Now that everyone has finished the writing marathon, you’re probably all thinking a lot about revisions…RIGHT?
Maybe that’s just me.
Anyway! One thing I struggle most with are revisions. I can bust out a novel in a few months, but when it comes to revisions I drag and drag and drag my feet.
Today I have a few little writing tips for revisions that have helped me, and may help you, too!
Yesterday I decided I couldn’t be on facebook anymore. It’s too distracting. I can spend hours on there, just reading nonsense. Not to mention, I read my first “fake news” article! I nearly died of a heart attack when I did. And no one needs that. So I have deactivated my account until I’m done revising my books.
Read your work aloud.
See if you can get your boyfriend, or girlfriend, or husband, or dog, to listen to you read your revised work. When I’m revising I do this, and it actually does help a lot.
Write notes and comments to yourself, and then organize those notes and comments.
If your’e anything like me, you write a lot of notes to yourself and a million comments. When I first started doing this, I would lose track of a comment here, or a note there. Lately though, I’ve been trying to keep everything more organized. It’s made revising so much easier.
Get someone else to read your work.
Maybe something you just wrote needs a revision, but you’re not sure where to start. Get someone else to read. Having fresh eyes is one of the best things you can have when working on a story. You don’t always need to do this after a first draft, but it certainly can’t hurt.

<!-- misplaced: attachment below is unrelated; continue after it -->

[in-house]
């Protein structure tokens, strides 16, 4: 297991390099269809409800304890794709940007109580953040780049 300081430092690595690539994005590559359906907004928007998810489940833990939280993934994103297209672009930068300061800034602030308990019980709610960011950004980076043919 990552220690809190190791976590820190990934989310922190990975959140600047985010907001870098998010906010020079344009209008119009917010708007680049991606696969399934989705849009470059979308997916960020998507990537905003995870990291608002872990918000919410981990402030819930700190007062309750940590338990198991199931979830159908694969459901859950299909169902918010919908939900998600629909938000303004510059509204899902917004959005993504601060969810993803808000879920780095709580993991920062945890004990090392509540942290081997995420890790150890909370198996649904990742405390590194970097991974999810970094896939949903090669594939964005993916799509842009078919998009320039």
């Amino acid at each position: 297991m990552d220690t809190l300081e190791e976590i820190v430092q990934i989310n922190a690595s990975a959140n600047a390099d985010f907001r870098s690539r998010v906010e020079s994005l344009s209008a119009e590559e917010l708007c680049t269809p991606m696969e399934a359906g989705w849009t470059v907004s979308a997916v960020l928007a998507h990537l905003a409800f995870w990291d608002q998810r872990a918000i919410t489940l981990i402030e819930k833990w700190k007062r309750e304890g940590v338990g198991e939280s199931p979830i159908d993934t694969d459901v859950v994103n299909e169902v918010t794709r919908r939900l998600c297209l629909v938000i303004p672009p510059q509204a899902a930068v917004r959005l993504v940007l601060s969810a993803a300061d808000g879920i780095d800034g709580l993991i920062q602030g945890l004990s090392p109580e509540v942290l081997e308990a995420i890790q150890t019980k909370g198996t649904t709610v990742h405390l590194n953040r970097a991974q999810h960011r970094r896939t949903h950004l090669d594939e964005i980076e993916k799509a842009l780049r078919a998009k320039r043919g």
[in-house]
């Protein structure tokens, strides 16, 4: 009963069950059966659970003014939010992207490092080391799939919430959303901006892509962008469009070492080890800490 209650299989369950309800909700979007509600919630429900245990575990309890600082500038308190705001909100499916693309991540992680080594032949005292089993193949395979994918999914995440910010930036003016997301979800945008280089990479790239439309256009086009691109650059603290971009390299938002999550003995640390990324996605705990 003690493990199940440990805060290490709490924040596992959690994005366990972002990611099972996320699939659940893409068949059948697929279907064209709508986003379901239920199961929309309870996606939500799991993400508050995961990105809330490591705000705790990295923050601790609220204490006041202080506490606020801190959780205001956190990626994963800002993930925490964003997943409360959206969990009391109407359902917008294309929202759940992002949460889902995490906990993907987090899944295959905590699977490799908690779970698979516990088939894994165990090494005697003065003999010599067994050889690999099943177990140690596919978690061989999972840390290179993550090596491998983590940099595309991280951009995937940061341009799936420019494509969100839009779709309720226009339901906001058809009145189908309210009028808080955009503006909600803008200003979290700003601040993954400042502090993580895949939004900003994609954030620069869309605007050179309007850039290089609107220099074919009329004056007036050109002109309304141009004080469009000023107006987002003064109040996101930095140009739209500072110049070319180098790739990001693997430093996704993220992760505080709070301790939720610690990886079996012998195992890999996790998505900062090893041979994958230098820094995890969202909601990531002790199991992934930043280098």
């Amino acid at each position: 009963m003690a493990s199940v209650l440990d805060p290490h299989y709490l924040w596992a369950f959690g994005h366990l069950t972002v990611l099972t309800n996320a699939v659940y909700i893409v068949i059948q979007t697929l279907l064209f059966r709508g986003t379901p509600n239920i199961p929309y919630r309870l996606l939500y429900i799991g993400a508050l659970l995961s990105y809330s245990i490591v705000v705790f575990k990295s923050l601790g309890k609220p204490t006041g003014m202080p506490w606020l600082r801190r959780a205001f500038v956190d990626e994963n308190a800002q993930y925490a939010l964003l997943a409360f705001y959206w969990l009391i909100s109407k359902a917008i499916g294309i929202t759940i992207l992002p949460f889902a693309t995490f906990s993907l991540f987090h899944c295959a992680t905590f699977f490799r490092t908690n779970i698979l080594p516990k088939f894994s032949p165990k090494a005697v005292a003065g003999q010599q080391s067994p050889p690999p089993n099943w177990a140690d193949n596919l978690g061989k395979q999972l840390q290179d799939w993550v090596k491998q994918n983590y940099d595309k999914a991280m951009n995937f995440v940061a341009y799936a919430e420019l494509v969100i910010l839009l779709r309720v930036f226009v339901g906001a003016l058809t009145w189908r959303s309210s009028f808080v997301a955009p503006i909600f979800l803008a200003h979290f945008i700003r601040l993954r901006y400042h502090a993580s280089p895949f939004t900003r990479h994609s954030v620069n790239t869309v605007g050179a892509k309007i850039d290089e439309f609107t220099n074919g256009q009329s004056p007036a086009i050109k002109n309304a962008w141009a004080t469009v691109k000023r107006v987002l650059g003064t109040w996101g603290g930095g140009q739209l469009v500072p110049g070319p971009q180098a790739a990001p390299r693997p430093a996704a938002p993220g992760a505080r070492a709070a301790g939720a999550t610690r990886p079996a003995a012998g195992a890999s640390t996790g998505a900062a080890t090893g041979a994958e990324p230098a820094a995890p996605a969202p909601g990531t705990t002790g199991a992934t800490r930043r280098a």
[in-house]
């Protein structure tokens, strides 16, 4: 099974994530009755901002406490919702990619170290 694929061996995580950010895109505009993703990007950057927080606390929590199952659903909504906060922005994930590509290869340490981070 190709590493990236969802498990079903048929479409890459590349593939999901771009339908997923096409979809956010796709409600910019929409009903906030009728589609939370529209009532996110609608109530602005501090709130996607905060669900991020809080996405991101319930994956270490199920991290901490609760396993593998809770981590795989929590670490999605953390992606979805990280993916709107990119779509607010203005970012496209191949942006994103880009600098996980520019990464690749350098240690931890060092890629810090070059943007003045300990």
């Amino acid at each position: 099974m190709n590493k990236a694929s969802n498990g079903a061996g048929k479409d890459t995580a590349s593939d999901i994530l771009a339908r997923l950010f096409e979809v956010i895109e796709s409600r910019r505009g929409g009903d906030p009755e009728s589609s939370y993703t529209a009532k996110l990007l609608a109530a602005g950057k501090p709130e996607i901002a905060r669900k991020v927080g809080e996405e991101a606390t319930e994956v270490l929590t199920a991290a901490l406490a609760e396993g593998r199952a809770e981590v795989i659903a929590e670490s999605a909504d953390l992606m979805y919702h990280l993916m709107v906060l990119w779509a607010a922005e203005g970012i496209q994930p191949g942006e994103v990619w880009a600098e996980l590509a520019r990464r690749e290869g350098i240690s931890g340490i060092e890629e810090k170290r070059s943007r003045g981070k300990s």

Please share your own tips in the comments below!
And also, it sounds like we’re going to be having a potluck soon! Keep an eye out for more details.
This weekend really knocked me down a couple (writing) notches. Then I got sick yesterday, and that didn’t help.
But today I’m back in the game!
I’ve almost made a habit out of writing every day. And that’s the point, right?
Let’s keep it up.
s a child of the 70’s, Julie’s writing career began on a Smith Corona typewriter, where she hammered out terrible short stories about dog catchers and homicidal identical twins who conspire to get away with murder.
Julie knows that success as a writer is a goal no one can achieve alone, which is why she is actively involved in the writing community—attending conferences and workshops, meeting with fellow SCBWI members for a monthly critique group, and holding various committee positions for YARWA. While her sons have already flown the coop, Julie and her husband still occupy their own slice of paradise in South Florida.
You have an awesome new book out called ROSIE GIRL. Can you tell us about it?How you came up with the idea?
Psychological suspense with an unexpected twist! For me, a story unfolds slowly and unpredictably, so the idea took shape over time.
Tell us about your experience getting into publishing. How long did it take you?
Can “forever” be my answer? Because that’s what it feels like. I queried my first novel about fourteen years ago.
What writing advice do you have for someone trying to breakout in the market?
Study the craft of novel writing. Read every book you can, in multiple genres. Network with other writers. And this was the hardest part for me: Share your writing. It’s the only way you’ll really get a sense of how it appeals (or doesn’t) to others.
When you’re not writing, what do you enjoy doing?
Anything outside! (Although I do write outside, too, so I guess I should give another answer.) Yoga, reading, long walks with my husband, and lounging in the pool or ocean when the water is warm enough.
Do you listen to music when you write, if so, what’s your playlist like?
Never! Need it fairly quiet to work.
Everyone writes about people they know. Who shows up in your books over and over?
The bad boy!
What are you working on now?
A murder mystery!
Where can we find out more about you and your new book?
I’ll be doing a little twitter interview tonight at 7pm with Utah Books.
You can find more info at: http://utahbooks.blogspot.com/
HAPPY WRITING, EVERYONE!